It’s Indian food week for me!
I didn’t intend on it, though. I had read that Mavalli Tiffin Room, or commonly known as MTR – a popular chain restaurant from Bangalore specializing in in the South Indian regional cuisine of Karnataka – had opened its first store in Singapore, and I was eager to try it. Owing to the sparse information on the web about operating hours, it was only when I got there that I realized it closed on Mondays. On weekdays, it opens at 8am till after lunchtime, or whenever the ingredients run out, and reopens for dinner at 5.30pm. Weekend operating timings are variable, too. There I was – hungry, craving for good South Indian food and in Little India. I therefore headed up the road to another place.
Komala Vilas, which isn’t to be confused with similarly named Singapore chain, Komala’s, is a grand instituition. Founded by Murugiah Rajoo in 1947, this is one of the longest operating restaurants on the island. It’s statistics like that which strike me as peculiar. With Singapore being a food paradise, and a fairly diverse and surmountable history, I’m surprised there aren’t many more names with an older history. Only Ya Kun Kaya Toast has a longer heritage. Perhaps, there are – unsung heroes still doing their thing in hawker centres – but it’s clear that entrepreneurship and an aspiration for greatness just wasn’t (and largely still isn’t) present in the local community. And it’s a pity, because we don’t have a place where we can say, “I come here every other day. My father’s father was here, and his father ate here too”. Despite its rich, long history, I only came to hear of Komala Vilas when it was introduced to me by an ex when we were dating back in 2010. I fell in love with it, instantly. Perhaps I was blinded by love, but after the relationship ended, I couldn’t find it. I didn’t know what it was called, and I didn’t know where it was, and after so many months of searching, I gave up. I’ve since rediscovered it, but you know, Indian cuisine, especially beyond the Singapore Indian classics like biryani, mee goreng (with a local Indian twist) and prata, it doesn’t have a large appeal. So, today’s my second ever visit to Komala Vilas.
The duplex is split into “light meals” such as dosai (known locally as thosai, and pronounced the same), idly (steamed rice cakes) and parotta (which is similar to, but isn’t prata) on the ground floor, and heavier, rice, chappati (flat bread) and North Indian classics on the second floor. While the menu’s listings are extensive, it’s short on details and images, while the polite and accommodating staff, are as Indian as they go with their pleasantries. Therefore, it can a little daunting for first-timers, and might therefore stick to the “safer”, more recognizable dishes such as masala dosai. While I was peckish, I was a little apprehensive with the portions, which in typical South Asian fashion, can get a little excessive. With a culture and cuisine built on cherishing every last grain of rice, and every last scrap of food and curry, the last thing I wanted was to leave the table with leftovers. Hence, I ordered a Mysore Dosai.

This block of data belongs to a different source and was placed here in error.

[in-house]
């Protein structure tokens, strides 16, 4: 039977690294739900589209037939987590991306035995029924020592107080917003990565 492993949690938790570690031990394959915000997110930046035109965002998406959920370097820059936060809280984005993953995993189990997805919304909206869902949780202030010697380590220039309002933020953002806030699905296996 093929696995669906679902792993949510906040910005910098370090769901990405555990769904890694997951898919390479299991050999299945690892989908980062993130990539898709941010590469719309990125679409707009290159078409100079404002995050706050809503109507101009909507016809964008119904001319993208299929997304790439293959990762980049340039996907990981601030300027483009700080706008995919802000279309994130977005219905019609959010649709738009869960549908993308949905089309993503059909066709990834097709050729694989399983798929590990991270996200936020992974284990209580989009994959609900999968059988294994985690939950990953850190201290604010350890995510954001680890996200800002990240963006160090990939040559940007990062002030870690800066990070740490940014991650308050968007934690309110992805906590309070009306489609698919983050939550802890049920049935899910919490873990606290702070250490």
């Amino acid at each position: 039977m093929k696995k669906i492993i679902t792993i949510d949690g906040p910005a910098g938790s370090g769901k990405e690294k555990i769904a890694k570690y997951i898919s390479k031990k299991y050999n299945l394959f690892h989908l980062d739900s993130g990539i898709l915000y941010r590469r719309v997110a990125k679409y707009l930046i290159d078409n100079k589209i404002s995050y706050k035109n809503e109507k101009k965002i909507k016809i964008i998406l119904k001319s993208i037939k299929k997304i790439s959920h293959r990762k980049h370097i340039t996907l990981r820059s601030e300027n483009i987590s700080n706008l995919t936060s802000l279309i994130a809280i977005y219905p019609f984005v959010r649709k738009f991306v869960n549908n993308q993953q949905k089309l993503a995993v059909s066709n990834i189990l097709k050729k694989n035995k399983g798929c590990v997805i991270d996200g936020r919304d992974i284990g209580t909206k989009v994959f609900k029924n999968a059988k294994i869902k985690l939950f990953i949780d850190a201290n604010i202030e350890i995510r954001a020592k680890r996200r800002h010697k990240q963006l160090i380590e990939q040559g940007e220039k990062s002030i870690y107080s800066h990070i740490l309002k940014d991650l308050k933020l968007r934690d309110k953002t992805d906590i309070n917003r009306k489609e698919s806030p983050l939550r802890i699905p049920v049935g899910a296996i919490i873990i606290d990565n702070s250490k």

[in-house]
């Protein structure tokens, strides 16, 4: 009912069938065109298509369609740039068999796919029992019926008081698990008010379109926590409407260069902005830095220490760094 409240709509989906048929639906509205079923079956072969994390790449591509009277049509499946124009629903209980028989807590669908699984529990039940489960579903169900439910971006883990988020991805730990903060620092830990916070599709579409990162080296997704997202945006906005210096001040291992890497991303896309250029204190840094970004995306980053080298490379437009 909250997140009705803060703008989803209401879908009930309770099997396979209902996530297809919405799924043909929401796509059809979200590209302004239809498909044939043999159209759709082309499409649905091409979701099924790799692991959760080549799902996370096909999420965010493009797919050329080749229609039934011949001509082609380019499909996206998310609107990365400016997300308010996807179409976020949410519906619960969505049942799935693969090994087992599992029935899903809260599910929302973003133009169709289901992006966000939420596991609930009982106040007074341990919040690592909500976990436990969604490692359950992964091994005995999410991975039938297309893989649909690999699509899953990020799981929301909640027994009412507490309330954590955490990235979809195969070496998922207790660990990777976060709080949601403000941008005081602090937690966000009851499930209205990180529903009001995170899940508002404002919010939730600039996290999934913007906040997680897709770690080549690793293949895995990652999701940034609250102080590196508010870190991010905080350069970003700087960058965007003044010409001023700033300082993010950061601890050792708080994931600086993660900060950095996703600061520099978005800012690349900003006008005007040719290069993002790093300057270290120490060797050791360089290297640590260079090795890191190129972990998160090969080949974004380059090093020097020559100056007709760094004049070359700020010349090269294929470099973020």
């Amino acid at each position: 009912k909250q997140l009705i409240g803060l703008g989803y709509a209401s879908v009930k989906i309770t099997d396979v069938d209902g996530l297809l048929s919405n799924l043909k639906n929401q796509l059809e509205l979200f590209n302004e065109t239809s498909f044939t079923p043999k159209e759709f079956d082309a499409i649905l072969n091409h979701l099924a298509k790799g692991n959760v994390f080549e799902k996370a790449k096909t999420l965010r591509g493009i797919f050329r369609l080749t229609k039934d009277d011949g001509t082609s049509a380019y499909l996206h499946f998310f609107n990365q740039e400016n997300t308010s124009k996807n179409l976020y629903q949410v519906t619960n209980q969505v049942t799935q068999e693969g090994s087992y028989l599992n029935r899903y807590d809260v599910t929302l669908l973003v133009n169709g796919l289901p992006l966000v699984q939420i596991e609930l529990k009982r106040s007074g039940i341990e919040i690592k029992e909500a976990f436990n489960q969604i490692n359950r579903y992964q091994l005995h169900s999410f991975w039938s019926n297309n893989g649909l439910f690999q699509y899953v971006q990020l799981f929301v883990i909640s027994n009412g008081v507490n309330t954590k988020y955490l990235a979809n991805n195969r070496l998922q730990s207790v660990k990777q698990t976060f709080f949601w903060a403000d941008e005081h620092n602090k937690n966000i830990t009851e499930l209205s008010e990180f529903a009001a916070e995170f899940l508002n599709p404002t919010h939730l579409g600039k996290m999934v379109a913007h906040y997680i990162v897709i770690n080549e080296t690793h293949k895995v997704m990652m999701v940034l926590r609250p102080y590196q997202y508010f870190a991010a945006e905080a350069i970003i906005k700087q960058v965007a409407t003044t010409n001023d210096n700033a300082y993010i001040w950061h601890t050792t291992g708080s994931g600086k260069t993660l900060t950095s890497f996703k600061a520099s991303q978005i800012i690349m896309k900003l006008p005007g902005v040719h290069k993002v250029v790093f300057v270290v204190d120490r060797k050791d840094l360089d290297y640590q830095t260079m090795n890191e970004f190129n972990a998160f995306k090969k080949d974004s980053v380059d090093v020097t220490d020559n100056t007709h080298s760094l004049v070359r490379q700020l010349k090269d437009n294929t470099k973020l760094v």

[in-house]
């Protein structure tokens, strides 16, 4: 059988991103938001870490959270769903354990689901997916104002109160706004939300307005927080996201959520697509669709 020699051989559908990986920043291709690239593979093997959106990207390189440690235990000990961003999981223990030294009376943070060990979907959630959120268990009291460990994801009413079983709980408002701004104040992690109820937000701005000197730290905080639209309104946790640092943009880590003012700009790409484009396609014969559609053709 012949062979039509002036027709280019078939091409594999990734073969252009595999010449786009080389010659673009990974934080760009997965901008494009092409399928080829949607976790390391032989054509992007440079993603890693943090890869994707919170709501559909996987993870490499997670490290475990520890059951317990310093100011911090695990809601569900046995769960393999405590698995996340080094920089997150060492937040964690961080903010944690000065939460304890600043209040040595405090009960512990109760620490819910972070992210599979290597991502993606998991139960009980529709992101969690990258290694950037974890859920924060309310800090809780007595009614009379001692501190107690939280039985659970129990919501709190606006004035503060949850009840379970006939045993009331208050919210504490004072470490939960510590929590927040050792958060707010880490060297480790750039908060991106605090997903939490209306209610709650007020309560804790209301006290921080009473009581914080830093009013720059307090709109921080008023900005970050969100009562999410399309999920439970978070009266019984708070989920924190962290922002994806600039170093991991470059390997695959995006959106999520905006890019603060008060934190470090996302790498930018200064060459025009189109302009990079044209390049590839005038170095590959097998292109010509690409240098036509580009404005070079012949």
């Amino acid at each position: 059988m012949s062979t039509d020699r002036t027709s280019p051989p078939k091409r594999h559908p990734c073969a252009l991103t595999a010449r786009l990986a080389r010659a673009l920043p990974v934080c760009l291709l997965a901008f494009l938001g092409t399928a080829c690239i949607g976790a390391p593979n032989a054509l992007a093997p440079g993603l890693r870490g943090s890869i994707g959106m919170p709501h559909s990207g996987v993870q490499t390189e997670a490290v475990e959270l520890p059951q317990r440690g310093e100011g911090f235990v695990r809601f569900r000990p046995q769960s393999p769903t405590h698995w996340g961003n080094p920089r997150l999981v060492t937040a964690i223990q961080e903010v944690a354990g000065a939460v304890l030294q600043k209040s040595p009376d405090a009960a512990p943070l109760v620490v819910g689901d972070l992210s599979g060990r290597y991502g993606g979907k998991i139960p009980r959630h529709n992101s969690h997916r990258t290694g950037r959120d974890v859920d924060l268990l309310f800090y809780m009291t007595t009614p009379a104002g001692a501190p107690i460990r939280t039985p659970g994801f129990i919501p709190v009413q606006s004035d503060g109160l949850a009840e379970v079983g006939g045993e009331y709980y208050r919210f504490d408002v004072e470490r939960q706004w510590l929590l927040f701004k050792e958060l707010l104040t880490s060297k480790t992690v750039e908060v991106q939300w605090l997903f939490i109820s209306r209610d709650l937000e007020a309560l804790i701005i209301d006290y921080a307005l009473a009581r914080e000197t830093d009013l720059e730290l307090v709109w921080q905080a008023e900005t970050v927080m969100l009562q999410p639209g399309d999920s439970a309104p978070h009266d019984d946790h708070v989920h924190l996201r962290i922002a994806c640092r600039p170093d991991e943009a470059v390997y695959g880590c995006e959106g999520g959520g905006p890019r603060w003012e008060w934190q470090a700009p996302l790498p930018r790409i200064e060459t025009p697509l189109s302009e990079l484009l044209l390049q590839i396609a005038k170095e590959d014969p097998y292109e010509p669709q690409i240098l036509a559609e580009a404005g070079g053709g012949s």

A dosa is essentially a fermented crepe or pancake from rice batter and black lentils. Usually eaten for breakfast, it’s rich in carbohydrates, and contains no sugar or saturated fats. Plus, it’s gluten-free and contains protein. The dosai is usually stuffed with vegetable fillings and sauces, and depending on Indian regional cuisine, can vary from sambar to wet and dry chutney, as well as Indian yoghurt, sugar and Muddha Pappu (ghee). The Masala dosai elevates the dish with a light filling of cooked potatoes, fried onions and spices, and served alongside an assortment of sauces and curries. This base is the version that most Singaporeans are familiar with, which to me, can sometimes taste bland. Hence, I often order a Mysore Dosai, which is a masala dosa with coconut and onion chutneys spread inside along with the potato stuffing which, in my opinion, gives it a little more flavor, and is often a little more hot and spicier than the tame masala dosai. It complemented, and balanced my palete perfectly with my milk chai.
For “dessert”, I sipped a sweet, rich and creamy Mango Lassi.